By Batya Jerenberg, World Israel News -
There are mounting signs that antisemitism is becoming increasingly tolerated in mainstream Russian media outlets, as President Vladimir Putin’s invasion of Ukraine continues, the Jewish Telegraphic Agency (JTA) reported Thursday.
Since the invasion began in February, various Russian outlets have selectively criticized Jewish oligarchs who have left the country.
A talk show host with a large following ran down whole list of Jews on one of his programs in July who he believed were not devoted enough to their motherland.
And earlier this month, an article ran in an intellectual Russian newspaper denounced famous local Jews as “foreign agents.”
Although the offending paragraphs were later dropped from the article, an anonymous former or present employee of the paper, the Moskovskij Komsomolets, told Russian news site Novi Izvestiya that these open expressions of antisemitism represent deep-seated sentiment in a significant portion of the Russian population.
“Russian antisemitism is much older than the Soviet Union. One of the three Russian words that have become an international term, in addition to vodka, is pogrom.”
According to the JTA, the latest salvo came last week, when the Strategic Culture Foundation, a Russian conservative think tank, used classic antisemitic tropes when slamming French Jewish philosopher Bernard-Henri Levy for supporting Ukraine.
“This 74-year-old French citizen, born in a family of Algerian Jews, smells blood with his nose and, without delay, flies to lap it up — and for good money,” the article said of the world-famous thinker and writer who had gone to visit the invaded country.”
“The antisemitic rhetoric we’re seeing now, the loosening of the taboo around it, are probably not directed directly by Putin’s government,” Roman Bronfman, a Ukrainian-born émigré who served in Israel’s legislature from 1996 to 2006 and is currently writing a book on post-Soviet Jewry , told JTA.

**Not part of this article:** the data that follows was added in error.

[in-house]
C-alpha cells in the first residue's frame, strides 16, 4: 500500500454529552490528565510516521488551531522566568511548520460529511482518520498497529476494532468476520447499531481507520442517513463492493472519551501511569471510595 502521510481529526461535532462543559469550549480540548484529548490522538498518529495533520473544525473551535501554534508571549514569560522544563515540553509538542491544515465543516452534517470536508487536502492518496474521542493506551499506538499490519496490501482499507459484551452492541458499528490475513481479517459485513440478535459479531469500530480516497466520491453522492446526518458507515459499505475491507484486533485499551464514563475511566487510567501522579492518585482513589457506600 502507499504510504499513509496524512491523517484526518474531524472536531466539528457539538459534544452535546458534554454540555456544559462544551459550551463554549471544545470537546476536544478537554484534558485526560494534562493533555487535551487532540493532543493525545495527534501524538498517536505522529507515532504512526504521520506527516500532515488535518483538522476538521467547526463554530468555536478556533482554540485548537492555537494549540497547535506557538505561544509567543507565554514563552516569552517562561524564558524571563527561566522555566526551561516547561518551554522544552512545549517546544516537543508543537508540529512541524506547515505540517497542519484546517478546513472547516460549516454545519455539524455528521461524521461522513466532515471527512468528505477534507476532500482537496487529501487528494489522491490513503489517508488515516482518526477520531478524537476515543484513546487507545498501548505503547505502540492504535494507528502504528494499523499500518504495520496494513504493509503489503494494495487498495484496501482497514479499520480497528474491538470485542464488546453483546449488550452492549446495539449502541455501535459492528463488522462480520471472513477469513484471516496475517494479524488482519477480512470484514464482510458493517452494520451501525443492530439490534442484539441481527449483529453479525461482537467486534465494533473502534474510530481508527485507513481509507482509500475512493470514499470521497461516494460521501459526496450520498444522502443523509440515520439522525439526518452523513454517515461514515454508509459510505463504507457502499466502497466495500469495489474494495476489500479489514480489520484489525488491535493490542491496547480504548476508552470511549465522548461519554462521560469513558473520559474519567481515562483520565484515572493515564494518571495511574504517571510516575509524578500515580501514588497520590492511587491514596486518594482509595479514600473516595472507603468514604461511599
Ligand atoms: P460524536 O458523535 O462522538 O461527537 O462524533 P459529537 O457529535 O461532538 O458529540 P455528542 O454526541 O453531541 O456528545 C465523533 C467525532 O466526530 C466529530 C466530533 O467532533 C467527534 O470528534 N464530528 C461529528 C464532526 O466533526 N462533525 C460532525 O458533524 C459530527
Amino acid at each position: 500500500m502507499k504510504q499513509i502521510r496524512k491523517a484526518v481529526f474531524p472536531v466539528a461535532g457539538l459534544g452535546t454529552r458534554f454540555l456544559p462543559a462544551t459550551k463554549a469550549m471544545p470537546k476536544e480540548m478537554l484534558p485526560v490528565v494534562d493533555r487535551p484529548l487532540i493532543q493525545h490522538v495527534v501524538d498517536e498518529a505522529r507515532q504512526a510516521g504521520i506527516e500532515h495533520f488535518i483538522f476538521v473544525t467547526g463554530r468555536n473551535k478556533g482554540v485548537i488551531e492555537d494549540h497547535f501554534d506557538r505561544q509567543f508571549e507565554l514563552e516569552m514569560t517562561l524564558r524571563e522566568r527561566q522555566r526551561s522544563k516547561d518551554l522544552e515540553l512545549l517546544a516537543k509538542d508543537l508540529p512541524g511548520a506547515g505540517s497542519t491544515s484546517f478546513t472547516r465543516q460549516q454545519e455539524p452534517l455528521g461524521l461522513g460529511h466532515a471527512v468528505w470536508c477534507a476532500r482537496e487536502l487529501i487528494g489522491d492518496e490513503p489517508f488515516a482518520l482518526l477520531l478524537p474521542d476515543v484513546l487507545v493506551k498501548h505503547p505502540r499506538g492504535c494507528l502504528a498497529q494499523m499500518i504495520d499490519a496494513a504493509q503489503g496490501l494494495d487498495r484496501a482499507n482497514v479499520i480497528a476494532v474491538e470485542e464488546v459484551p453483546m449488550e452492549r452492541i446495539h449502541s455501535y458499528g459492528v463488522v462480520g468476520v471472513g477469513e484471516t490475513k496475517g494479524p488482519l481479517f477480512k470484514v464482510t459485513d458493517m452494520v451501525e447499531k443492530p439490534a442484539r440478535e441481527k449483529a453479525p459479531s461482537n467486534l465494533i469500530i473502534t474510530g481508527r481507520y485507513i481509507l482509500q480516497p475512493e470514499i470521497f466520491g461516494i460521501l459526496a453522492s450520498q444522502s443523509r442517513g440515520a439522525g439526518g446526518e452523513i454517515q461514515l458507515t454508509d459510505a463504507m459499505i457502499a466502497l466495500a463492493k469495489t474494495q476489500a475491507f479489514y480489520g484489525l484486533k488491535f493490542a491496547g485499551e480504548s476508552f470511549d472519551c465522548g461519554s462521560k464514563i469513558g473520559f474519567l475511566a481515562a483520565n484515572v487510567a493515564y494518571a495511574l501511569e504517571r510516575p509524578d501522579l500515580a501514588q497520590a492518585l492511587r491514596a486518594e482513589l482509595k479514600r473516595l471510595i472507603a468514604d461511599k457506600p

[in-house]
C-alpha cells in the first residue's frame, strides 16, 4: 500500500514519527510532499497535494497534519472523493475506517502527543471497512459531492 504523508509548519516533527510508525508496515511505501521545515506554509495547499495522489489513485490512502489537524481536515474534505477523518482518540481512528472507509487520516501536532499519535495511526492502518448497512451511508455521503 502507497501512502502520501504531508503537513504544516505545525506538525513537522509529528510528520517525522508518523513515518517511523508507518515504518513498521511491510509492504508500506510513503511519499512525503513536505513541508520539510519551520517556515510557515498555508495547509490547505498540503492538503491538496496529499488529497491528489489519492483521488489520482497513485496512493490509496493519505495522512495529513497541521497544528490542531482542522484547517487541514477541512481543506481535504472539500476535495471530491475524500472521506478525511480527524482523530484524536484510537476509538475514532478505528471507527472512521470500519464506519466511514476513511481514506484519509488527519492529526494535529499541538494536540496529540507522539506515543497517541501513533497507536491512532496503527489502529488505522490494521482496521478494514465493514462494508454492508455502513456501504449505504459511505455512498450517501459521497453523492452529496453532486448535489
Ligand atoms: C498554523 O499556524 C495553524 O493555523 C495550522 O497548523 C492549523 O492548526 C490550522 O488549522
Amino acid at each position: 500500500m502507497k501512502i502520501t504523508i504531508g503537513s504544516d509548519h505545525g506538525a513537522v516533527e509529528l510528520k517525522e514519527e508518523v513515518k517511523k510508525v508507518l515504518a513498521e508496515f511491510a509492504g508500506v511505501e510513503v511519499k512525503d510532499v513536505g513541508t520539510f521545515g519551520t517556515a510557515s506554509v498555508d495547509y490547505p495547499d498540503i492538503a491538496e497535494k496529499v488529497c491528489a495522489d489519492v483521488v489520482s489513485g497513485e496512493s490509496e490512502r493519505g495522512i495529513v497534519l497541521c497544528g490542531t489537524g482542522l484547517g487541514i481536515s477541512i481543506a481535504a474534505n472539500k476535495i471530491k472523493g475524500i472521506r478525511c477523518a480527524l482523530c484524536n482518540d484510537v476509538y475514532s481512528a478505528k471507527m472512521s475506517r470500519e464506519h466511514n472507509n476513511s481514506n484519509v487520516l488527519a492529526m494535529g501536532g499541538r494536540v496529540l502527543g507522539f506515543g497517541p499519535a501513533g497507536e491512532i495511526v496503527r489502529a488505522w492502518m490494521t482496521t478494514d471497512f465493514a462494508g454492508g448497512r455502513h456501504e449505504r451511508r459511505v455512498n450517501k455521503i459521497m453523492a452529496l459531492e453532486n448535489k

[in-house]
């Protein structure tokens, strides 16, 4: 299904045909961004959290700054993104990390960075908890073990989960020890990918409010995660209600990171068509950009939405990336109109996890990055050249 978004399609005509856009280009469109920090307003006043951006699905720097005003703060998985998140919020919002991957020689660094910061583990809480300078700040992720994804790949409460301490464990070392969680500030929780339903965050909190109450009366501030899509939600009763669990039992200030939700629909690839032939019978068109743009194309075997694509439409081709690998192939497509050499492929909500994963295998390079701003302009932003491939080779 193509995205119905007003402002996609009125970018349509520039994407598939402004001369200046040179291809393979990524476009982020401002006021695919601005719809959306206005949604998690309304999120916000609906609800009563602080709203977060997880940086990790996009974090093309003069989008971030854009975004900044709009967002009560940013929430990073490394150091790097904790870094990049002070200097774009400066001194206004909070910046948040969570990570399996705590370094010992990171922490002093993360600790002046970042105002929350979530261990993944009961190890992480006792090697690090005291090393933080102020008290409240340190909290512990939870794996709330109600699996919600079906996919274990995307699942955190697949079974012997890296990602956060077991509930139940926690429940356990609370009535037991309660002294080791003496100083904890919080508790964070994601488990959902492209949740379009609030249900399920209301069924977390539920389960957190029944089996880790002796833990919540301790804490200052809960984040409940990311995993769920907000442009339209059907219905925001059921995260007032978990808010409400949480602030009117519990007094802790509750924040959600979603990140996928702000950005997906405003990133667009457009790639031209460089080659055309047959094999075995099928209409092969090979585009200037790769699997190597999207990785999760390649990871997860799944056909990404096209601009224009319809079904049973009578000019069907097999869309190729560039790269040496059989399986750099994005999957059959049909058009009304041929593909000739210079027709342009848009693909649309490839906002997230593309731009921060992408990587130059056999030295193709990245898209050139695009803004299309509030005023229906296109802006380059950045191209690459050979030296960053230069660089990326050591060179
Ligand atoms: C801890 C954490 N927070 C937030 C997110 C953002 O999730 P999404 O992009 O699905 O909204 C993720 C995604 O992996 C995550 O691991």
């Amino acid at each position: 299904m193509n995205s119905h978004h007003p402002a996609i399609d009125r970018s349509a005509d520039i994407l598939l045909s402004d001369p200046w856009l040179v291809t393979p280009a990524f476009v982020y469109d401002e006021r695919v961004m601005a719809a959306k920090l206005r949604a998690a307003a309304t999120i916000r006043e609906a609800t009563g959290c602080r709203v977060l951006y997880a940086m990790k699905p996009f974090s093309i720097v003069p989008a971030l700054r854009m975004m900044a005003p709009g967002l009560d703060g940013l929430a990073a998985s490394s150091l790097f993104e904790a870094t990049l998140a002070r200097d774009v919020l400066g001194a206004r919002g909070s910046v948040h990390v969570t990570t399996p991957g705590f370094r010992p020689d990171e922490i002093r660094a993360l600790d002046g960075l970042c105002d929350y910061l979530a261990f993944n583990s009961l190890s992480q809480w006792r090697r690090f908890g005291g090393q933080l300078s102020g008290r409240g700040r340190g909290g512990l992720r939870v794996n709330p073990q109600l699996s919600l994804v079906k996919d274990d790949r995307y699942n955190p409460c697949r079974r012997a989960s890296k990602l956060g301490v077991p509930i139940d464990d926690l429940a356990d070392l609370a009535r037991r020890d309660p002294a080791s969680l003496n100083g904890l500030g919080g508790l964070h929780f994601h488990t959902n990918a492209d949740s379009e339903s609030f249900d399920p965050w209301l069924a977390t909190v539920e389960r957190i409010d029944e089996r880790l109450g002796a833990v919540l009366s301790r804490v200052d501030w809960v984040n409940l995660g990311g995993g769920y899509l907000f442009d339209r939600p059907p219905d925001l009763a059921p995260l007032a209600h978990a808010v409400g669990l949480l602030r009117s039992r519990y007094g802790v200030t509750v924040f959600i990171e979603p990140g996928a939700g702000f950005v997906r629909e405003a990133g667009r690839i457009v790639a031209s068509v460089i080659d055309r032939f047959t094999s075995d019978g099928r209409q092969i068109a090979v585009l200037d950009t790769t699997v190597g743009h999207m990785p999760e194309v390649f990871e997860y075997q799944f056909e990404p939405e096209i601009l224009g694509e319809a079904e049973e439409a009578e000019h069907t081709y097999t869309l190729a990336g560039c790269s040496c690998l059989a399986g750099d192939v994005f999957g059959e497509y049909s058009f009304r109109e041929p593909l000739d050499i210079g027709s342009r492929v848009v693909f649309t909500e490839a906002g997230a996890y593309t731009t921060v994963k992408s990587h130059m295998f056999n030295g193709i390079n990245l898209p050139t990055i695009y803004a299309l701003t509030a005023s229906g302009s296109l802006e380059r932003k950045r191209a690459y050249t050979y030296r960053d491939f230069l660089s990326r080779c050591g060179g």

“These are matters of a general atmosphere. Officials and the general population are reading between the lines on how they should treat the Jews. And the message is changing.”
The media has even pointed an accusing finger at Chabad of Russia, the Hassidic movement that leads many of the religious and communal initiatives in the country’s Jewish institutions, for seemingly criticizing the war when all other state-backed religious leaders show their support for it.
In the earliest days of the conflict, one of the country’s two chief rabbis, who is from Chabad and considered close to Putin, Rabbi Berel Lazar, called for a cessation of the bloodshed.
“One of the main postulates of faith in one God is the belief that any conflict can and should be resolved only by peaceful means,” he said. Lazar also offered to mediate between the sides, because “God expects from us that every believer will do everything in his power to save human lives.”
Since then, his ongoing policy has been to keep silent on the issue, not voicing support or opposition to the conflict.
Neither is the media ignoring the case being brought against the Jewish Agency in Russia.
In July, Russian authorities started cracking down on the institution for alleged violations of privacy laws, by supplying information on Russian citizens to its offices in Jerusalem in order to process their emigration applications. The trial is currently in its preliminary stages.
Just over 20,000 Jews have left Russia for Israel in the last seven months, out of a total of 165,000, with tens of thousands more reportedly waiting for flights out of Russia – rendered scarce due to the sanctions imposed on Moscow.
Israeli officials expect that Putin’s recent announcement that 300,000 additional reserves will be called up due to the war will increase these numbers, as tens of thousands of Russians of all faiths started fleeing the country as soon as the news was released.